National climate goals made through mid-November—if met quickly—leave open the possibility that global warming could halt before it reaches 2°C, according to a new analysis that combines the pledges with the latest scientific research. Two degrees above the pre-industrial average is the upper limit that the Paris Agreement identified to avoid the most catastrophic impacts from climate change.
“Our results provide a reason to be optimistic: Warming could be limited to 2°C or just below, if the pledges on the table are implemented in full and on time,” the authors write in the journal Nature.
Global climate stability is riding on that “if.”
Making pledges does not reduce emissions, and without new policies to enact them, the world could be on track for warming of 2.6°C by the end of the century, compared with the pre-industrial average. That’s well into a climate danger zone that people around the world are already seeing glimmerings of with only 1.2°C of rise so far. The global average temperature rise could pass the Paris Agreement’s stretch goal of limiting warming to 1.5°C by the early 2030s, a mark that the authoritative UN climate science group declared all but dead last week. The researchers conclude there’s only a 6% to 10% chance of meeting that goal without action that has yet to materialize.
The new analysis tracks the impact of 154 new or updated national commitments made through mid-November, the end of the UN climate talks in Glasgow. The findings hinge on immediate and substantial pollution reductions to implement country’s ambitions. Seventy-six long-term national goals cover 75% of global greenhouse gas emissions.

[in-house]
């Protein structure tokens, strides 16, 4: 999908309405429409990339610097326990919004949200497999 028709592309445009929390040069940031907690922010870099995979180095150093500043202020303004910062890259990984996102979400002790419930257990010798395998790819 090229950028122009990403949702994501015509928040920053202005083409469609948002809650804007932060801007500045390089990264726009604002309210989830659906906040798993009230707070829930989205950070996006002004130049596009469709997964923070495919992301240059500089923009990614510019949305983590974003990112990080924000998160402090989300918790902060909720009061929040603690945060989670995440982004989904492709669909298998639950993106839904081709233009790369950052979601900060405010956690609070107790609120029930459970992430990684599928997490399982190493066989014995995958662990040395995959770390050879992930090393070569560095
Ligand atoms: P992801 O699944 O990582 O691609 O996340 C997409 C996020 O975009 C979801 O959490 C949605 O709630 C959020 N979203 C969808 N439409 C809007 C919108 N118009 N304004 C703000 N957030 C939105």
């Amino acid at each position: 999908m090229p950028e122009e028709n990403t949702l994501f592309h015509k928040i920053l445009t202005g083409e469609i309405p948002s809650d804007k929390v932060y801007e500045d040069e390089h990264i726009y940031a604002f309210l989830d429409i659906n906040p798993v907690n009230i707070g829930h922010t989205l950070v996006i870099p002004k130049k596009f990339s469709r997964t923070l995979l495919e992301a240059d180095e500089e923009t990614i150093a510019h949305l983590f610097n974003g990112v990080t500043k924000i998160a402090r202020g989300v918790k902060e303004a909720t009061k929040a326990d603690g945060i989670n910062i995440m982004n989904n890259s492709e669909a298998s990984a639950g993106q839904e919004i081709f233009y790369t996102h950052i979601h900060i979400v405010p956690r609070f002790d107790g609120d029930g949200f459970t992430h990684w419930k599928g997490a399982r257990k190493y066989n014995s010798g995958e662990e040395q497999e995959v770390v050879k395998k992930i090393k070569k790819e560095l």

Particularly critical are immediate policy changes that lead to emission drops before 2030. The execution of initiatives launched in Glasgow includes the Global Methane Pledge, an agreement by more than 100 countries that could reduce warming by an additional 0.2°C.
“This is big news because it’s the first time the governments have come forward with specific targets that can hold global warming to below the symbolic 2°C level,” said Christophe McGlade, head of the energy supply unit at the International Energy Agency and a co-author. “We’ve come a long way since the Paris Agreement was signed back in 2015, but now the real work has to start.”
Russia’s war in Ukraine needn’t jeopardize long-term climate goals, he said.
In addition to a new landscape of national policies to back up pledges, the world would need some amount of luck, too. The new estimates suggest that, if everything goes right, well-executed policies could halt warming at 1.9°C. But — and, again, even if everything goes right — unpredictable factors in the relationship between greenhouse gases and temperature increases mean that the authors can’t rule out warming of up to 2.8°C.
The study is accompanied by commentary written by climate researchers Zeke Hausfather of Stripe Inc. and Berkeley Earth and Frances Moore of University of California at Davis. They note how much better, relatively speaking, current circumstances are than the “particularly grim climate future” faced a decade ago, when scientists couldn’t rule out 4°C or 5°C of heating. “Today, the world is a different place,” they wrote.
It’s a different place, but not necessarily more stable. “As current events show,” they write, “it would be a mistake to rule out a future characterized by resurgent nationalism that strains global cooperation” and leads to nations raiding their fossil-fuel reserves.
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Eric Roston in New York at firstname.lastname@example.org
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